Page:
During the Christmas weekend, while in Ponneri, I saw the flycatcher breakfasting on a large moth. It was a breathtaking sight. How beautifully its iridescent crest glistened. The whirling dervishes that were its milk-white tail-feathers. Unable to contain my emotions, I cried. Not in a way that makes passersby smile at how kind and wonderful this deranged blue planet can be. It was sort of awkward. Weird-sounding. There was definitely some reverse-blowdrying of the nose. I had been waiting for the moment since 2013, after all.
On January 2, though, bad news arrived. I was diagnosed with a disc prolapse in my lower back. And it had struck a nerve that is connected to my left leg. There isn’t a cure for the condition. However, with the right treatment, I may be able to return to my routines.
I develop a gag reflex for certain things I am passionate about. Whether a new style of writing I want to try out, the type of people I socialize with or the kind of music I listen to. After shifting the paradigm, I just throw my hands in the air and walk away. A simple explanation is that I am easily distracted. I may be suffering from Attention Deficit Disorder. Another may be that “I refuse to join any club that would have me as a member”.
It doesn’t really matter why. Popeye taught me that a long time ago.
Somehow, my love for birds survived the onslaught. Four years later, I am as lovestruck. Every time I see a bird of prey – my heart doesn’t just skip a beat, it leapfrogs over a bunch of them stacked on top of each other. Like the flap of some Malabar Trogon’s wing – it takes to the sky.
I know that you aren’t sure why you feel depressed. You try and hide it because you can’t find its source. You fear judgment from others. The ones you know and those you cherish. They won’t understand what you are going through because you don’t either.
So you avoid thinking about it, but it doesn’t go away. Whenever it comes, you feel sick in your stomach. Your press your fingers against both sides of your scalp to assuage the dull quaking in-between. But there is no escape. No crack in the wall through which you can squeeze yourself out.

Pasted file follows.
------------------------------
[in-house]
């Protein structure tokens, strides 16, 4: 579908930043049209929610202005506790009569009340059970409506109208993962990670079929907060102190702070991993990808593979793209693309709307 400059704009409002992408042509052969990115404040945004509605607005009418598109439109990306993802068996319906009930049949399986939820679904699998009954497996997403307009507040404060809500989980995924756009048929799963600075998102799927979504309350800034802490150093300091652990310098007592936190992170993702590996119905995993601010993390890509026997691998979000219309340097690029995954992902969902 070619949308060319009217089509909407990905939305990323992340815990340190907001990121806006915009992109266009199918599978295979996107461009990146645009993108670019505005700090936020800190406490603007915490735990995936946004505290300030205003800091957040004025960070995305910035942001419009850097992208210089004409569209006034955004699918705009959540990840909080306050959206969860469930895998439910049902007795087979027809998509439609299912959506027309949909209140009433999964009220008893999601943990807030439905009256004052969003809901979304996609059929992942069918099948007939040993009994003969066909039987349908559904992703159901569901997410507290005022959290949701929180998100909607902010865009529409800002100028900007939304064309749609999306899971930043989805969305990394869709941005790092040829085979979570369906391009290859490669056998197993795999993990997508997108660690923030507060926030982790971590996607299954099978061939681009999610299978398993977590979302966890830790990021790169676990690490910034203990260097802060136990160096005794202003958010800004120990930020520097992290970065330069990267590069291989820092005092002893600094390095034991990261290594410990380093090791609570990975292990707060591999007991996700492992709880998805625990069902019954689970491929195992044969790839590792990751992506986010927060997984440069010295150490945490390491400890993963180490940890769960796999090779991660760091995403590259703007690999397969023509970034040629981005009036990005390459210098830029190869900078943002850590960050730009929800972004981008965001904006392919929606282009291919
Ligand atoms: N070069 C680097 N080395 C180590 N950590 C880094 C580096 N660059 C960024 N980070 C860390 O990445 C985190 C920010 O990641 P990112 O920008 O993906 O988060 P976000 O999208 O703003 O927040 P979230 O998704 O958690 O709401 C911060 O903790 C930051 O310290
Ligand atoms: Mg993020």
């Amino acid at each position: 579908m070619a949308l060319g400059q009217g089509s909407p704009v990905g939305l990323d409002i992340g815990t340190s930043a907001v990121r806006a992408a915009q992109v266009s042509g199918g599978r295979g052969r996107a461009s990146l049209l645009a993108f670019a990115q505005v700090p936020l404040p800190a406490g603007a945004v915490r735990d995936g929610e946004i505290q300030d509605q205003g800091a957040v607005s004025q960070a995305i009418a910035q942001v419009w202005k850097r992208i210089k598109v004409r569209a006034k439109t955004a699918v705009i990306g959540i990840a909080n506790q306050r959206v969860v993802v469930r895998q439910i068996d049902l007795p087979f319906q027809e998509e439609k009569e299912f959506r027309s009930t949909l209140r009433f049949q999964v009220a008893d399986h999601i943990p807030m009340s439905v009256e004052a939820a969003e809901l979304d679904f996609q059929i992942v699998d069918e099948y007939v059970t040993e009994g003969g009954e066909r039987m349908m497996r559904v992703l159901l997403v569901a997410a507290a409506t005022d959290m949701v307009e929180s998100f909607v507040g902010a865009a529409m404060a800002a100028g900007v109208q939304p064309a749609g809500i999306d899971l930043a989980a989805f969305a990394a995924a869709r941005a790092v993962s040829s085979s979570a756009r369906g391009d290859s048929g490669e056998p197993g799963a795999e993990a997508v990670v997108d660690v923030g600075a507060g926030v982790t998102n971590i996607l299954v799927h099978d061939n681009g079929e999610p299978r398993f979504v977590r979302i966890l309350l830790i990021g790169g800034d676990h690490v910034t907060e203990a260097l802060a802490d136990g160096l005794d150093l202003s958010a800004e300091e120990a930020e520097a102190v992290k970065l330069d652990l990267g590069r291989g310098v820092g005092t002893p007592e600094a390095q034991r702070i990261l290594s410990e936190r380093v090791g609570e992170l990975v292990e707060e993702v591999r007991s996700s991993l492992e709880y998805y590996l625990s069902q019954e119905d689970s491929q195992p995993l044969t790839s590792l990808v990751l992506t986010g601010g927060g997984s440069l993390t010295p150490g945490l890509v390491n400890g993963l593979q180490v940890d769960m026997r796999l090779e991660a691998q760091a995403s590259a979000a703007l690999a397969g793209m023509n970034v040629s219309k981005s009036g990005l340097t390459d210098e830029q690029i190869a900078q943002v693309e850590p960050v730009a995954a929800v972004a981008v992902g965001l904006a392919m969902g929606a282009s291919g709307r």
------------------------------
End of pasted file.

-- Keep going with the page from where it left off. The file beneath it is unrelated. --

No hole in the ground you can fall through and disappear for a while.
Most nights I find myself in a staring contest with the ceiling fan. I try and count every circular motion. My eyes can never keep up. I can remember each and every time how it feels to fail at this. I am always sure I have lost count before.
The hours tick by, they roll over like tumbling dice. The television watches me fall asleep. The bathroom door is ajar; the lights – switched on. I hear a muffled sound, and I look around, in vain, for the source – like a confused mongrel. Right then, a well-dressed man screams on television, asking me to please drink Pepsi and be happy like I am supposed to.
I think everyone is born a morning person. We just uneasily grow out of it. There is a certain fluidity to our productive capabilities that crumbles into uncomfortable silos as the day progresses. There is some charm to it too. Cities look cleaner. People smell nicer. More importantly, birds show up in the largest possible numbers.
The dawn has me awake and impassioned about the remaining hours. It doesn’t matter if the excitement wears off by the time dusk comes calling. A few hours of radiance is all it takes to build a powerful case study about the universe.
But we must choose to first start with how things aren’t all that bad.